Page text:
Psychology of Colour

Colours conjure many different connotations and are a language all their own. Colours are a subtle way of communicating your message, “Colours are the mother tongue of the subconscious” (Carl Jung).

It’s been studied that colour has emotion-altering qualities. In marketing, colour choice can influence a customer’s perception of brand personality; for example, green conveys nature or jealousy. As creatives working with brand owners, we first need to ascertain your audience and any cultural and emotional differences in the meaning of colour. It can be dangerous to apply any Western connotations blindly.

Context is everything. For example, red is most associated with love and danger in the UK. In Thai culture, each day is a specific colour and symbolises a God. Red represents Sunday and the solar God Surya. In China, red represents celebration, bringing luck, prosperity and happiness, and is worn during New Year, funerals and weddings.

Branding, particularly logos, requires a strong identity that connects with your audience. Brand and colour are intertwined in conveying meaning without words and make your brand recognisable. Colours in design are either functional (fulfilling a need or solving a problem) or sensory-social (conveying attitudes, social approval or status). Your business’s sector could help inform your brand’s colour choice.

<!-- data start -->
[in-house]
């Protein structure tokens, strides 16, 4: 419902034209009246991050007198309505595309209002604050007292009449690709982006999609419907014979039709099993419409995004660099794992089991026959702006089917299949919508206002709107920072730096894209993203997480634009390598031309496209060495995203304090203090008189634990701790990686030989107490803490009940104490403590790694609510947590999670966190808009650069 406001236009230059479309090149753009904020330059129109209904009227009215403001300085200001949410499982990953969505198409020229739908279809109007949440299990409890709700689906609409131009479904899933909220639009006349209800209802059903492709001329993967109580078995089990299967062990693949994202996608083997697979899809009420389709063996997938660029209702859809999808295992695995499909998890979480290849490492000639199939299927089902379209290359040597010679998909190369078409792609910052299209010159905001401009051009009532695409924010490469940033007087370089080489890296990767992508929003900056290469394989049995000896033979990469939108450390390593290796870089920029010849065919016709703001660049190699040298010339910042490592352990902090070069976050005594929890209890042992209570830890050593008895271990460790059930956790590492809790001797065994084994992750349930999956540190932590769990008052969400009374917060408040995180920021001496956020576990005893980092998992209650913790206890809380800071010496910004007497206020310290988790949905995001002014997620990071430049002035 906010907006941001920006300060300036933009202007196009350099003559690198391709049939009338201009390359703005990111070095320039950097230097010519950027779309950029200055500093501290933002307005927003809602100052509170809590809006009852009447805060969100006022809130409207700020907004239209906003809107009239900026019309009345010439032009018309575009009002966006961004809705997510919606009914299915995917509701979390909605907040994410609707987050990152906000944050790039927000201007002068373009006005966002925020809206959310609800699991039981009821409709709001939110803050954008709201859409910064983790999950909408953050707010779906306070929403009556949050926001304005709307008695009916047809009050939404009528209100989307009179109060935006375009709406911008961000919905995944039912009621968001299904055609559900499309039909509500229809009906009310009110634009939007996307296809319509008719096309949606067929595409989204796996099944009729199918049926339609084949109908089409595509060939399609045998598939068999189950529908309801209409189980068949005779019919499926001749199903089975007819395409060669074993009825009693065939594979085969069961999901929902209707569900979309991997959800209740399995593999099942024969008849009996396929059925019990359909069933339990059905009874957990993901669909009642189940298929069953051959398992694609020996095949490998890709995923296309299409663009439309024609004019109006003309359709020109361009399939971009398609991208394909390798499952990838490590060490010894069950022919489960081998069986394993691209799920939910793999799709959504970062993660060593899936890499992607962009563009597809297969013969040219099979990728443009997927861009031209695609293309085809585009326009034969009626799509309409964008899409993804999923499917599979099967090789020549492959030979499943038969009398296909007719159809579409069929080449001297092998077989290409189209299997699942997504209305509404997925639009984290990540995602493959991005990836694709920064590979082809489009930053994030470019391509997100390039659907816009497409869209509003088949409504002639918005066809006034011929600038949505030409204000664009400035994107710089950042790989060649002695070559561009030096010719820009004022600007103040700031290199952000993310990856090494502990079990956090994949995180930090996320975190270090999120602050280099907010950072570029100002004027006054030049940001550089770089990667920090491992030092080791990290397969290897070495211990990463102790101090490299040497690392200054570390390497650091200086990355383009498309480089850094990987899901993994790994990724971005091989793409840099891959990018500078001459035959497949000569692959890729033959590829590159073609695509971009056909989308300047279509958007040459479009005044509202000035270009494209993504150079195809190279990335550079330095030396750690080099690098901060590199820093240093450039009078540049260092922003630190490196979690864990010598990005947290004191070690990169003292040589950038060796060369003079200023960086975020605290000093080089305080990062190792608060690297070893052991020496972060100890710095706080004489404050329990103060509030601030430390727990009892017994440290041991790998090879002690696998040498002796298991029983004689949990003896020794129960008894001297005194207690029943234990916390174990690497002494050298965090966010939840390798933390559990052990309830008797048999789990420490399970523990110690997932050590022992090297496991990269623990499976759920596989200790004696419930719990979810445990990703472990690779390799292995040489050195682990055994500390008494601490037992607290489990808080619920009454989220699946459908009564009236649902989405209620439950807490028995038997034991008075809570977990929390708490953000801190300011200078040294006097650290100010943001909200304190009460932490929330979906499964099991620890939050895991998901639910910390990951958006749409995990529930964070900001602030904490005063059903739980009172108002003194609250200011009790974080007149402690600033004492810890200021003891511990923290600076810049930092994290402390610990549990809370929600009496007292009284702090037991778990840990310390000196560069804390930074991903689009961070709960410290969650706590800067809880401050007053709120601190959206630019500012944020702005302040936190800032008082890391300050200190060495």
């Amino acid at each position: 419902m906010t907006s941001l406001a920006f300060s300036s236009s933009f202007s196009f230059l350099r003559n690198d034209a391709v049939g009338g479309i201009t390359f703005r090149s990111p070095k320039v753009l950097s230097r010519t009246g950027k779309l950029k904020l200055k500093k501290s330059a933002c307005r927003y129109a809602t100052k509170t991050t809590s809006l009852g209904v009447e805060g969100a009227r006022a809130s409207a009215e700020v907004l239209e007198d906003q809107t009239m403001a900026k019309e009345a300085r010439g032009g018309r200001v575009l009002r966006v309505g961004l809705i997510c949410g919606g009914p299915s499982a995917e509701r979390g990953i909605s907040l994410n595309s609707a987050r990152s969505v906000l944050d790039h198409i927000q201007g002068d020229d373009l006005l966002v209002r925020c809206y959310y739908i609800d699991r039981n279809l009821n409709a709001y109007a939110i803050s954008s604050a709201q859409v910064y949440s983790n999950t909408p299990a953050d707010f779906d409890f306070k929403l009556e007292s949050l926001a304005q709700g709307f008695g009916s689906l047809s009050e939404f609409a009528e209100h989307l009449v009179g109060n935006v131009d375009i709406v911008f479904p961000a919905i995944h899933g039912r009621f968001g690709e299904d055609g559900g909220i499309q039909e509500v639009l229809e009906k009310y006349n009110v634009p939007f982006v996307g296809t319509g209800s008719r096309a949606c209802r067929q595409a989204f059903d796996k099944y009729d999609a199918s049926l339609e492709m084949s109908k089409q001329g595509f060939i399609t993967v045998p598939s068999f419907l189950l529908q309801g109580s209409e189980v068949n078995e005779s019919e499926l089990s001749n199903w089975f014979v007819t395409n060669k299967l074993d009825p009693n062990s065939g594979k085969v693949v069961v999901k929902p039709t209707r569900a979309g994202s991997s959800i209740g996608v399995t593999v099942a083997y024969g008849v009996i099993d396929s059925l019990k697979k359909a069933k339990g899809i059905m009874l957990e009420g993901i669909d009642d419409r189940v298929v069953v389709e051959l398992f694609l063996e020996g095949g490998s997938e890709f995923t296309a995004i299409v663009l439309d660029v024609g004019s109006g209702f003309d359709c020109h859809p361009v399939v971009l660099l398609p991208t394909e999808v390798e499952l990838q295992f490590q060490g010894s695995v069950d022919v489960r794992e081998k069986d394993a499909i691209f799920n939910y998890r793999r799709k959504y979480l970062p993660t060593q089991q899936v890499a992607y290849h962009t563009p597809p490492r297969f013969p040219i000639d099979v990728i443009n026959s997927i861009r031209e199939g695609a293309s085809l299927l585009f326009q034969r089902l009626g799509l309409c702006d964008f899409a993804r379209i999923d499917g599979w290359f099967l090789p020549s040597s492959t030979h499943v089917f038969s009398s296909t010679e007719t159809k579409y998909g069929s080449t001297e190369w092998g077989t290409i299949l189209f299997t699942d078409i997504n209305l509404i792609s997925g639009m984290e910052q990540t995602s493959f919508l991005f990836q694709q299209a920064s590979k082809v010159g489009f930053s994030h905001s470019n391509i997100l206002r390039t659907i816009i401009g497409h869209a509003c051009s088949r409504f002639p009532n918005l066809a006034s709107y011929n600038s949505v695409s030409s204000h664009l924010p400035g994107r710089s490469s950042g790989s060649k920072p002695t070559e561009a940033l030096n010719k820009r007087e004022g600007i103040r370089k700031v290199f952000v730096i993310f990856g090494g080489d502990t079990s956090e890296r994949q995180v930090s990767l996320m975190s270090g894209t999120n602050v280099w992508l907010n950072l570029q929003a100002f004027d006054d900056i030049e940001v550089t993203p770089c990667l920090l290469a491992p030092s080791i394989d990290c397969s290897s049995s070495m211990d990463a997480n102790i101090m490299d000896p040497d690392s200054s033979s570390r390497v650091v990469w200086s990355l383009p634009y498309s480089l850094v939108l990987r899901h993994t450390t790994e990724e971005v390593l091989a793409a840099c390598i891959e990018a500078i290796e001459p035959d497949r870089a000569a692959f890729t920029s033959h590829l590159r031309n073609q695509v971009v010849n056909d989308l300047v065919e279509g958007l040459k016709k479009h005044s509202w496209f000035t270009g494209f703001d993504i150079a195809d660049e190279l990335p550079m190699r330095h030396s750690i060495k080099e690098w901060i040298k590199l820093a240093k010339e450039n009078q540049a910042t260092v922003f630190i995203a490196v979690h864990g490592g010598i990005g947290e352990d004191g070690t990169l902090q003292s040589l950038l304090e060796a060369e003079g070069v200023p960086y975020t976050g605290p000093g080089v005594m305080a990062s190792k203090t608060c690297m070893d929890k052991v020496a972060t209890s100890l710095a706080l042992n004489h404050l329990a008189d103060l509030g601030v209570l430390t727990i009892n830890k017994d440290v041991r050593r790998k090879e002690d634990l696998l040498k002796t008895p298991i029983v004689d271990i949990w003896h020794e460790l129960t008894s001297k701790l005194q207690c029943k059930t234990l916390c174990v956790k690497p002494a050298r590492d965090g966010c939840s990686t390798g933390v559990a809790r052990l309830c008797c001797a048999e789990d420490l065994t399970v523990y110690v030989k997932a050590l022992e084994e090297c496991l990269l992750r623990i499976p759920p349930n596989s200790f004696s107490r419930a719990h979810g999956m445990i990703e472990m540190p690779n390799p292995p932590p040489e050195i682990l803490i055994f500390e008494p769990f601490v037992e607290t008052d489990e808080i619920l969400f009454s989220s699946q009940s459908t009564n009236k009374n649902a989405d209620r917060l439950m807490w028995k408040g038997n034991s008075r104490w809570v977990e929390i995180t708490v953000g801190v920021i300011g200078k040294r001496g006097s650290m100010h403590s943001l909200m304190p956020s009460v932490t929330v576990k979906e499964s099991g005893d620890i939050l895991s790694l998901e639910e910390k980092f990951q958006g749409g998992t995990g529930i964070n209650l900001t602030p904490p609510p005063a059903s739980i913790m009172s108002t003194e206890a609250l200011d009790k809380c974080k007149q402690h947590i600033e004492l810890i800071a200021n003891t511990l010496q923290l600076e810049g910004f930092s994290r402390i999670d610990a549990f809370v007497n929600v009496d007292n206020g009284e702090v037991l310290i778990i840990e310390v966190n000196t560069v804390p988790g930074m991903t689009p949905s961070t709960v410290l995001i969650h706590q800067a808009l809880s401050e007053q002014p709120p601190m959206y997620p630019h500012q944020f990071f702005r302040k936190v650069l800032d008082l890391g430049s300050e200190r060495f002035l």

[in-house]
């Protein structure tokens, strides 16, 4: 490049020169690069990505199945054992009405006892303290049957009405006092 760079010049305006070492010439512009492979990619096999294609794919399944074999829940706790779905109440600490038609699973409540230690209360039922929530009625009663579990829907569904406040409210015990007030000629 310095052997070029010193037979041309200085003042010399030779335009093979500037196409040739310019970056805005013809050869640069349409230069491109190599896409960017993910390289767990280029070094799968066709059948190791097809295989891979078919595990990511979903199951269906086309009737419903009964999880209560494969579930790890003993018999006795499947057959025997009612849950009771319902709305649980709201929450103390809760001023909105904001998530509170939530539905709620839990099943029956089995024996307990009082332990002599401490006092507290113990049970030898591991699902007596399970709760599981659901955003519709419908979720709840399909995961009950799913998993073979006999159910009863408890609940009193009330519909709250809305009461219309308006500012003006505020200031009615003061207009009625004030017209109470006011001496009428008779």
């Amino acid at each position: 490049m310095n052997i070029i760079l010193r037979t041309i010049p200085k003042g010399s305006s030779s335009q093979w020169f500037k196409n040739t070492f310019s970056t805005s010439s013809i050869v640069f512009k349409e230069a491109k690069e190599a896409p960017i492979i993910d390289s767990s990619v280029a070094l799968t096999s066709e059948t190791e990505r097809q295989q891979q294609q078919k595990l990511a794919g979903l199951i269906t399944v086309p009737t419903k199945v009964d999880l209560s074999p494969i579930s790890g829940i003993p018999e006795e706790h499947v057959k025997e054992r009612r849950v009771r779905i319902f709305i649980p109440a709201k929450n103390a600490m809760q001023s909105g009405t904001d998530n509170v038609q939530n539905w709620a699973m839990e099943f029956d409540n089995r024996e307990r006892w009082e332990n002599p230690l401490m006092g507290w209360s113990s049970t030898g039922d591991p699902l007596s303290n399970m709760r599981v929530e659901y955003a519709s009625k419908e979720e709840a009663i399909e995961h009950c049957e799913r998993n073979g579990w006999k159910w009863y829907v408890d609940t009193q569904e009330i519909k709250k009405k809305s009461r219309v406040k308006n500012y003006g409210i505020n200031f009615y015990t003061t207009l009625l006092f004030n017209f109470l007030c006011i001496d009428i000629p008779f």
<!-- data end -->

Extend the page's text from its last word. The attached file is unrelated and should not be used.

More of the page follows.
The term functional colour was created in the 1930s by colourist Faber Birren, symbolising a system of colour based on experience and observation. By the 1950s, this was a standard system used for product and environmental design, such as high visibility yellow or fire protection red.

Whereas functional colour fulfils a need, sensory-social colours convey a sense of status and social approval, often producing an emotional response. Pantone’s Colour of 2022 – Very Peri sits in the centre of the purple hue and suggests warmth, sophistication and power.

A single colour may describe your brand’s core message, but you may wish to combine two or three. For example, laundry detergents often use white (cleanliness) and orange (energy), communicating strong cleaning power.

What does your brand’s colour say about you?

Article by Karen
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